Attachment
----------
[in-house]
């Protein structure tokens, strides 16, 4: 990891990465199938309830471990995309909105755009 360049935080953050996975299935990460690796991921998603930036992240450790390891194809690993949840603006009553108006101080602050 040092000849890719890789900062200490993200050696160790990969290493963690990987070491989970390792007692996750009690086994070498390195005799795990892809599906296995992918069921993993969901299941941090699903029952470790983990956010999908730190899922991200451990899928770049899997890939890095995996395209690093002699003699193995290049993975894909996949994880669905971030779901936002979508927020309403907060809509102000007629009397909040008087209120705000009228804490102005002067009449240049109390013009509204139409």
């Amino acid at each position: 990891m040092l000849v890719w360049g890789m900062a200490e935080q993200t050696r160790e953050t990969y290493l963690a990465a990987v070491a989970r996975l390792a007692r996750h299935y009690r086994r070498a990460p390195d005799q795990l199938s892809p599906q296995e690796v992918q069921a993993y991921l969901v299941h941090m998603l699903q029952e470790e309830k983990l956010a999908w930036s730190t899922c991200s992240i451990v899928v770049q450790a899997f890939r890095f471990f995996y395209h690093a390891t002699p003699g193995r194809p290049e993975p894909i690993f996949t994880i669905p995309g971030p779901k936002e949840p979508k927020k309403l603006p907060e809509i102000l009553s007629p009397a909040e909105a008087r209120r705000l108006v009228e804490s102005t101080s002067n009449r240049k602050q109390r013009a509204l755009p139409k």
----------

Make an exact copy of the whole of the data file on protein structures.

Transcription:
[in-house]
């Protein structure tokens, strides 16, 4: 990891990465199938309830471990995309909105755009 360049935080953050996975299935990460690796991921998603930036992240450790390891194809690993949840603006009553108006101080602050 040092000849890719890789900062200490993200050696160790990969290493963690990987070491989970390792007692996750009690086994070498390195005799795990892809599906296995992918069921993993969901299941941090699903029952470790983990956010999908730190899922991200451990899928770049899997890939890095995996395209690093002699003699193995290049993975894909996949994880669905971030779901936002979508927020309403907060809509102000007629009397909040008087209120705000009228804490102005002067009449240049109390013009509204139409």
């Amino acid at each position: 990891m040092l000849v890719w360049g890789m900062a200490e935080q993200t050696r160790e953050t990969y290493l963690a990465a990987v070491a989970r996975l390792a007692r996750h299935y009690r086994r070498a990460p390195d005799q795990l199938s892809p599906q296995e690796v992918q069921a993993y991921l969901v299941h941090m998603l699903q029952e470790e309830k983990l956010a999908w930036s730190t899922c991200s992240i451990v899928v770049q450790a899997f890939r890095f471990f995996y395209h690093a390891t002699p003699g193995r194809p290049e993975p894909i690993f996949t994880i669905p995309g971030p779901k936002e949840p979508k927020k309403l603006p907060e809509i102000l009553s007629p009397a909040e909105a008087r209120r705000l108006v009228e804490s102005t101080s002067n009449r240049k602050q109390r013009a509204l755009p139409k």